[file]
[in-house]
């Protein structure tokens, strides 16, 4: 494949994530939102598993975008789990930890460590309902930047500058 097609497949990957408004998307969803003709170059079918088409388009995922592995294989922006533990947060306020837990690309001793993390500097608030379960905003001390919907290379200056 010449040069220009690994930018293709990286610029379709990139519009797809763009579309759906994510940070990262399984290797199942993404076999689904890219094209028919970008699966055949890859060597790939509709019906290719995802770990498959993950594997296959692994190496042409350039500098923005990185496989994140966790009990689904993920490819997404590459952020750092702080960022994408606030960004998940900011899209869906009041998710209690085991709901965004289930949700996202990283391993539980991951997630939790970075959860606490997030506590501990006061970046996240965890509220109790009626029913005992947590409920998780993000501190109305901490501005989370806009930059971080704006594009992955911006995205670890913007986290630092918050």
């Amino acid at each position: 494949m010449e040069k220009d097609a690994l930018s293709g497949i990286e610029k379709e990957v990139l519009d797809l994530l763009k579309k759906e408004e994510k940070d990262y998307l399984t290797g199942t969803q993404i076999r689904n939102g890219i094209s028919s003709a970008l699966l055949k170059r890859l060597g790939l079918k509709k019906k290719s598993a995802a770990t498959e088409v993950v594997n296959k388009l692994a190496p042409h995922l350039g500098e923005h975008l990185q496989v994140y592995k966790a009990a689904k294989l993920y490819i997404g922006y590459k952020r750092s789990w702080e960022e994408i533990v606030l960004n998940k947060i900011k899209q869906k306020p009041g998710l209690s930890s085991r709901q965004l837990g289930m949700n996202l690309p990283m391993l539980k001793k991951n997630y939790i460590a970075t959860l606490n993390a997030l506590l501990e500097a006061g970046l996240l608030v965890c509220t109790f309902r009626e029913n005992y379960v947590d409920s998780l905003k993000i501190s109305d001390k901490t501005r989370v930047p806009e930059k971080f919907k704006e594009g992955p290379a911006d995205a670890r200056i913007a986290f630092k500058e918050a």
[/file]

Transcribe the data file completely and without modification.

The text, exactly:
[in-house]
């Protein structure tokens, strides 16, 4: 494949994530939102598993975008789990930890460590309902930047500058 097609497949990957408004998307969803003709170059079918088409388009995922592995294989922006533990947060306020837990690309001793993390500097608030379960905003001390919907290379200056 010449040069220009690994930018293709990286610029379709990139519009797809763009579309759906994510940070990262399984290797199942993404076999689904890219094209028919970008699966055949890859060597790939509709019906290719995802770990498959993950594997296959692994190496042409350039500098923005990185496989994140966790009990689904993920490819997404590459952020750092702080960022994408606030960004998940900011899209869906009041998710209690085991709901965004289930949700996202990283391993539980991951997630939790970075959860606490997030506590501990006061970046996240965890509220109790009626029913005992947590409920998780993000501190109305901490501005989370806009930059971080704006594009992955911006995205670890913007986290630092918050």
């Amino acid at each position: 494949m010449e040069k220009d097609a690994l930018s293709g497949i990286e610029k379709e990957v990139l519009d797809l994530l763009k579309k759906e408004e994510k940070d990262y998307l399984t290797g199942t969803q993404i076999r689904n939102g890219i094209s028919s003709a970008l699966l055949k170059r890859l060597g790939l079918k509709k019906k290719s598993a995802a770990t498959e088409v993950v594997n296959k388009l692994a190496p042409h995922l350039g500098e923005h975008l990185q496989v994140y592995k966790a009990a689904k294989l993920y490819i997404g922006y590459k952020r750092s789990w702080e960022e994408i533990v606030l960004n998940k947060i900011k899209q869906k306020p009041g998710l209690s930890s085991r709901q965004l837990g289930m949700n996202l690309p990283m391993l539980k001793k991951n997630y939790i460590a970075t959860l606490n993390a997030l506590l501990e500097a006061g970046l996240l608030v965890c509220t109790f309902r009626e029913n005992y379960v947590d409920s998780l905003k993000i501190s109305d001390k901490t501005r989370v930047p806009e930059k971080f919907k704006e594009g992955p290379a911006d995205a670890r200056i913007a986290f630092k500058e918050a």